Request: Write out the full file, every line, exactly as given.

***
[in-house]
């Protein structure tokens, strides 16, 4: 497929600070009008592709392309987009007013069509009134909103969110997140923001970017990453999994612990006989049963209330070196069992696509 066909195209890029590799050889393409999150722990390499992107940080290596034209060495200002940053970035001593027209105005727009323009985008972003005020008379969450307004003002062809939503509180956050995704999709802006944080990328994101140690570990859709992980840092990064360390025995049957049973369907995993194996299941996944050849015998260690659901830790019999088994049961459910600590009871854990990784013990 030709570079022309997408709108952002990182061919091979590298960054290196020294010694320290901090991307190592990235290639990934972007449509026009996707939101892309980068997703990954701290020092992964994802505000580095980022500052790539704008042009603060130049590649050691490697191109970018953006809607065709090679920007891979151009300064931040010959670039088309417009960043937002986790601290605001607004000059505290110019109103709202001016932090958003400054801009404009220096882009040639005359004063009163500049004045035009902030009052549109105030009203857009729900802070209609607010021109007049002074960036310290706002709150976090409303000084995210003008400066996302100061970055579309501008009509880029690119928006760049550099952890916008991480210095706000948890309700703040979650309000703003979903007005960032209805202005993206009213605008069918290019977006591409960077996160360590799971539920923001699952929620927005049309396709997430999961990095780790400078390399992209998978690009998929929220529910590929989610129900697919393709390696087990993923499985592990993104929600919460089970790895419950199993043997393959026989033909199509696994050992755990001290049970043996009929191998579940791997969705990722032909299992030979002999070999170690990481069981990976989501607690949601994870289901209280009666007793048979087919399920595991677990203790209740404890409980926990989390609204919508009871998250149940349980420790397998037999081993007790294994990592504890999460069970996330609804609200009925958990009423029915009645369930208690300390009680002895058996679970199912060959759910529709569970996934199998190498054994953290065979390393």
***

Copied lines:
[in-house]
């Protein structure tokens, strides 16, 4: 497929600070009008592709392309987009007013069509009134909103969110997140923001970017990453999994612990006989049963209330070196069992696509 066909195209890029590799050889393409999150722990390499992107940080290596034209060495200002940053970035001593027209105005727009323009985008972003005020008379969450307004003002062809939503509180956050995704999709802006944080990328994101140690570990859709992980840092990064360390025995049957049973369907995993194996299941996944050849015998260690659901830790019999088994049961459910600590009871854990990784013990 030709570079022309997408709108952002990182061919091979590298960054290196020294010694320290901090991307190592990235290639990934972007449509026009996707939101892309980068997703990954701290020092992964994802505000580095980022500052790539704008042009603060130049590649050691490697191109970018953006809607065709090679920007891979151009300064931040010959670039088309417009960043937002986790601290605001607004000059505290110019109103709202001016932090958003400054801009404009220096882009040639005359004063009163500049004045035009902030009052549109105030009203857009729900802070209609607010021109007049002074960036310290706002709150976090409303000084995210003008400066996302100061970055579309501008009509880029690119928006760049550099952890916008991480210095706000948890309700703040979650309000703003979903007005960032209805202005993206009213605008069918290019977006591409960077996160360590799971539920923001699952929620927005049309396709997430999961990095780790400078390399992209998978690009998929929220529910590929989610129900697919393709390696087990993923499985592990993104929600919460089970790895419950199993043997393959026989033909199509696994050992755990001290049970043996009929191998579940791997969705990722032909299992030979002999070999170690990481069981990976989501607690949601994870289901209280009666007793048979087919399920595991677990203790209740404890409980926990989390609204919508009871998250149940349980420790397998037999081993007790294994990592504890999460069970996330609804609200009925958990009423029915009645369930208690300390009680002895058996679970199912060959759910529709569970996934199998190498054994953290065979390393």